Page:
Guest's picture

You say to skip the fee you can donate the coins to charity... but Coinstar still takes out a reduced fee of 7.5%... which seems very high! I would rather see people donate cash directly to an organization rather than doing it through Coinstar

Guest's picture
Guest

Most Casinos have Fast and Free coin counters. If you have the discipline to leave right after using it.

Guest's picture
CJ

I live in a small town and we have a satellite branch near my house. They prefer that you don't roll change. But they do let me drop off a bag of change with a blank deposit slip in the morning and they put it through the machine when it gets slow and then deposit it to my account. The receipt shows up in my mailbox the next day. No charges and they haven't messed up yet.

Guest's picture

I roll my own sans the machine. We don't have a branch close enough to us to justify it, but we get the rolls for free from the bank!

That's a good point, Christie Struck! I trust my own counting abilities over a machine any day.

Guest's picture
Edward

I've read blog posts on PF sites where the person says it really isn't "worth their time" rolling pennies because they could be making more per hour doing many other actvities. I do it while watching TV or during a brainless movie. Time when I normally wouldn't be doing anything with my hands anyway. It's odd because rolling coins actually becomes sort of zen for me after I've been doing it for an hour--it's somehow relaxing. So, there's not only a small financial benefit, but a small psychological benefit for me with that activity.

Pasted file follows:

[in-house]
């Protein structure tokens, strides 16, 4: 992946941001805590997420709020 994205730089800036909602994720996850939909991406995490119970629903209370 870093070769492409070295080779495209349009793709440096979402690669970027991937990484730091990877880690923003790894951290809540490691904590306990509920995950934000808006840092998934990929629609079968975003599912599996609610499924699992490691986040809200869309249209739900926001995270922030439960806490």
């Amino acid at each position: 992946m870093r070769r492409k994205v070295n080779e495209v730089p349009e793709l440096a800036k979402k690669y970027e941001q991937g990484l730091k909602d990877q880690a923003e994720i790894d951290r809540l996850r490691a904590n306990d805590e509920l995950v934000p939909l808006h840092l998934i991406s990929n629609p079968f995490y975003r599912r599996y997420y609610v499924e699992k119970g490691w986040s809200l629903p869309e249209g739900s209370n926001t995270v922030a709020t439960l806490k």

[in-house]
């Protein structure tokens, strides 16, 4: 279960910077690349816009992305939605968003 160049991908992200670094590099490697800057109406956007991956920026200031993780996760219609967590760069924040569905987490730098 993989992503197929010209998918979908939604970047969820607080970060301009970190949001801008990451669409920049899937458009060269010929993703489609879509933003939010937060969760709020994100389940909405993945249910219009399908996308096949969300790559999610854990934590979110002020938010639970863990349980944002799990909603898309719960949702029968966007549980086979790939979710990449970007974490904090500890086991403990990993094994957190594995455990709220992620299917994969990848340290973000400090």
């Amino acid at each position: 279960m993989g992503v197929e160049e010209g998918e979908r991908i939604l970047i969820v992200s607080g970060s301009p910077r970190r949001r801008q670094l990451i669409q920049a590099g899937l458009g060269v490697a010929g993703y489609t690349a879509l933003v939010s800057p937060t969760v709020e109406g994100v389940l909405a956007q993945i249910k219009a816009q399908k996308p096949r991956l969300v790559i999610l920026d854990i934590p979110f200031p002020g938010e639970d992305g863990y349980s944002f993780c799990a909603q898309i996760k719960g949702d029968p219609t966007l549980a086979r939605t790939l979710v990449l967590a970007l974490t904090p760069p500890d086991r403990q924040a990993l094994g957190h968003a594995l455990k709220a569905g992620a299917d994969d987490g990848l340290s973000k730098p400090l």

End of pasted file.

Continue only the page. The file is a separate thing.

Julie Rains's picture

Thanks Edward, glad you enjoy this task. As for me, I used to like rolling coins but I am out of practice now and so enjoy taking the coins to my bank, where they count it for free.

Guest's picture
Guest

I tried depositing a bag of coins today at Chase and was told they did not have a change counter, nor did any local branch. "A bank w/o a means to count loose change?" That's an oxymoron. "You are a bank that handles currency whether it's cash or coin... correct? Then I should be able to deposit posse coins, no matter how many. Until coins are no longer an accepted means of currency, banks should be required to have the means to count change for it's customers". Period!